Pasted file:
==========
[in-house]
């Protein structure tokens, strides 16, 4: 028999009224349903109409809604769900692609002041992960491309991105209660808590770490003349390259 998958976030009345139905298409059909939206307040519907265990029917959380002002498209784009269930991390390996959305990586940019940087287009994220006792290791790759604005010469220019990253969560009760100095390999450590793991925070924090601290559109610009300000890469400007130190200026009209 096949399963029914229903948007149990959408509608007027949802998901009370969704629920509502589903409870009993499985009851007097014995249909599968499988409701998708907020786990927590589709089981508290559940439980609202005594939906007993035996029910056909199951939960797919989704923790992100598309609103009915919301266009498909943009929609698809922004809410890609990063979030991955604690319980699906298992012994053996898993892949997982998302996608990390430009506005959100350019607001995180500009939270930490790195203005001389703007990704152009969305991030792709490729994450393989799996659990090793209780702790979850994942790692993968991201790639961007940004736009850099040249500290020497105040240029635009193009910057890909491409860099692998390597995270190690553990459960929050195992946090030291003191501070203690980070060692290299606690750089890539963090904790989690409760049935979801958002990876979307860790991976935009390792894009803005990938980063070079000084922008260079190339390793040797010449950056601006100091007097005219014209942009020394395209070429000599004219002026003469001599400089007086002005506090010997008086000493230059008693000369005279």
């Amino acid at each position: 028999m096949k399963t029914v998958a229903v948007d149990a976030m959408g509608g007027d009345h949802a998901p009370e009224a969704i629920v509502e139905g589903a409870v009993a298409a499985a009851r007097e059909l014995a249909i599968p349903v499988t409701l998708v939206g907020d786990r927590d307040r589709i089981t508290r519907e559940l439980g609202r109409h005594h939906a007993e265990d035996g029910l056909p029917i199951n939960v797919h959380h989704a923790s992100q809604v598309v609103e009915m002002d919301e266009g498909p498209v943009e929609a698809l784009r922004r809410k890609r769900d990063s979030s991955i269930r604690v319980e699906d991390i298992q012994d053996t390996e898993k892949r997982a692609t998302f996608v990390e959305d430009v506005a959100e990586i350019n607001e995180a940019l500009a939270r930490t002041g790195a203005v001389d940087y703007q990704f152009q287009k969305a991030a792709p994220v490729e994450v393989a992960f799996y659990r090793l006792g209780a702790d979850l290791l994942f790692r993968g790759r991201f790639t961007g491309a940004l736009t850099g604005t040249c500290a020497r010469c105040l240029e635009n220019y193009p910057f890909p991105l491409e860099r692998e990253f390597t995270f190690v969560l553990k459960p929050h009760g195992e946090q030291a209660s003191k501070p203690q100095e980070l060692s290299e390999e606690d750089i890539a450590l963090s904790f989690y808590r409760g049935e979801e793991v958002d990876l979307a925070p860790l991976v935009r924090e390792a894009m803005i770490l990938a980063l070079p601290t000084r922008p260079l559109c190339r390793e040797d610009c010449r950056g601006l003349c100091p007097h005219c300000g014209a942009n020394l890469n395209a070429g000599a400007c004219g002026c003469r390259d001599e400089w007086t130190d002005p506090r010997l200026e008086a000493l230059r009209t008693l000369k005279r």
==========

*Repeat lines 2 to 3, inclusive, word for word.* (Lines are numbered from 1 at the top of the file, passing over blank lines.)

């Protein structure tokens, strides 16, 4: 028999009224349903109409809604769900692609002041992960491309991105209660808590770490003349390259 998958976030009345139905298409059909939206307040519907265990029917959380002002498209784009269930991390390996959305990586940019940087287009994220006792290791790759604005010469220019990253969560009760100095390999450590793991925070924090601290559109610009300000890469400007130190200026009209 096949399963029914229903948007149990959408509608007027949802998901009370969704629920509502589903409870009993499985009851007097014995249909599968499988409701998708907020786990927590589709089981508290559940439980609202005594939906007993035996029910056909199951939960797919989704923790992100598309609103009915919301266009498909943009929609698809922004809410890609990063979030991955604690319980699906298992012994053996898993892949997982998302996608990390430009506005959100350019607001995180500009939270930490790195203005001389703007990704152009969305991030792709490729994450393989799996659990090793209780702790979850994942790692993968991201790639961007940004736009850099040249500290020497105040240029635009193009910057890909491409860099692998390597995270190690553990459960929050195992946090030291003191501070203690980070060692290299606690750089890539963090904790989690409760049935979801958002990876979307860790991976935009390792894009803005990938980063070079000084922008260079190339390793040797010449950056601006100091007097005219014209942009020394395209070429000599004219002026003469001599400089007086002005506090010997008086000493230059008693000369005279």
């Amino acid at each position: 028999m096949k399963t029914v998958a229903v948007d149990a976030m959408g509608g007027d009345h949802a998901p009370e009224a969704i629920v509502e139905g589903a409870v009993a298409a499985a009851r007097e059909l014995a249909i599968p349903v499988t409701l998708v939206g907020d786990r927590d307040r589709i089981t508290r519907e559940l439980g609202r109409h005594h939906a007993e265990d035996g029910l056909p029917i199951n939960v797919h959380h989704a923790s992100q809604v598309v609103e009915m002002d919301e266009g498909p498209v943009e929609a698809l784009r922004r809410k890609r769900d990063s979030s991955i269930r604690v319980e699906d991390i298992q012994d053996t390996e898993k892949r997982a692609t998302f996608v990390e959305d430009v506005a959100e990586i350019n607001e995180a940019l500009a939270r930490t002041g790195a203005v001389d940087y703007q990704f152009q287009k969305a991030a792709p994220v490729e994450v393989a992960f799996y659990r090793l006792g209780a702790d979850l290791l994942f790692r993968g790759r991201f790639t961007g491309a940004l736009t850099g604005t040249c500290a020497r010469c105040l240029e635009n220019y193009p910057f890909p991105l491409e860099r692998e990253f390597t995270f190690v969560l553990k459960p929050h009760g195992e946090q030291a209660s003191k501070p203690q100095e980070l060692s290299e390999e606690d750089i890539a450590l963090s904790f989690y808590r409760g049935e979801e793991v958002d990876l979307a925070p860790l991976v935009r924090e390792a894009m803005i770490l990938a980063l070079p601290t000084r922008p260079l559109c190339r390793e040797d610009c010449r950056g601006l003349c100091p007097h005219c300000g014209a942009n020394l890469n395209a070429g000599a400007c004219g002026c003469r390259d001599e400089w007086t130190d002005p506090r010997l200026e008086a000493l230059r009209t008693l000369k005279r």